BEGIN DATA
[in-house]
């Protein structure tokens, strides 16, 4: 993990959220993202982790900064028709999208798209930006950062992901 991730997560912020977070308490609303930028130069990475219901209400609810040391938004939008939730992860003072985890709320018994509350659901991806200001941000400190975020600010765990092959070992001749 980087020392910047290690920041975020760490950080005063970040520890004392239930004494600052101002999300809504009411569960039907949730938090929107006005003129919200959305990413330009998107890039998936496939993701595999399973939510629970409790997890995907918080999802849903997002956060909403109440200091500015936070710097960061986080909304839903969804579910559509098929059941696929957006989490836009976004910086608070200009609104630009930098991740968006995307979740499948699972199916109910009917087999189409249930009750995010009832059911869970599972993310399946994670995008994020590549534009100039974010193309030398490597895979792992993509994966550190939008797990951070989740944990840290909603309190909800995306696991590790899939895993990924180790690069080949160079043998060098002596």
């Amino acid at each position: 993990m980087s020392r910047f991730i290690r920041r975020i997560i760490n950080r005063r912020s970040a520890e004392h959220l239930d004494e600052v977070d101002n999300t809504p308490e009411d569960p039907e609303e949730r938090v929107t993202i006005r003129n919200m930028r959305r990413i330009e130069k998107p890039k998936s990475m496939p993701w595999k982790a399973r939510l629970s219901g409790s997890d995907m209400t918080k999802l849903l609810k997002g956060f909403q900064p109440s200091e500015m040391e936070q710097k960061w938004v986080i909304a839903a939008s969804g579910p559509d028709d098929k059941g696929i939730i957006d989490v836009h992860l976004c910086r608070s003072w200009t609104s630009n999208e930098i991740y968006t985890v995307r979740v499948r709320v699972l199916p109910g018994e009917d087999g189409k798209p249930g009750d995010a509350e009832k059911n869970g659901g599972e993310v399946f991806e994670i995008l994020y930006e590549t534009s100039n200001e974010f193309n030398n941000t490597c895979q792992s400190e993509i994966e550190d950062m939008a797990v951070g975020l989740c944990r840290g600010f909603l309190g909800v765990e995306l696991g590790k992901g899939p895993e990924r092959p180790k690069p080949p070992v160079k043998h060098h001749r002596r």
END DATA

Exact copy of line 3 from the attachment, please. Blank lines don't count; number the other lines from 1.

């Amino acid at each position: 993990m980087s020392r910047f991730i290690r920041r975020i997560i760490n950080r005063r912020s970040a520890e004392h959220l239930d004494e600052v977070d101002n999300t809504p308490e009411d569960p039907e609303e949730r938090v929107t993202i006005r003129n919200m930028r959305r990413i330009e130069k998107p890039k998936s990475m496939p993701w595999k982790a399973r939510l629970s219901g409790s997890d995907m209400t918080k999802l849903l609810k997002g956060f909403q900064p109440s200091e500015m040391e936070q710097k960061w938004v986080i909304a839903a939008s969804g579910p559509d028709d098929k059941g696929i939730i957006d989490v836009h992860l976004c910086r608070s003072w200009t609104s630009n999208e930098i991740y968006t985890v995307r979740v499948r709320v699972l199916p109910g018994e009917d087999g189409k798209p249930g009750d995010a509350e009832k059911n869970g659901g599972e993310v399946f991806e994670i995008l994020y930006e590549t534009s100039n200001e974010f193309n030398n941000t490597c895979q792992s400190e993509i994966e550190d950062m939008a797990v951070g975020l989740c944990r840290g600010f909603l309190g909800v765990e995306l696991g590790k992901g899939p895993e990924r092959p180790k690069p080949p070992v160079k043998h060098h001749r002596r």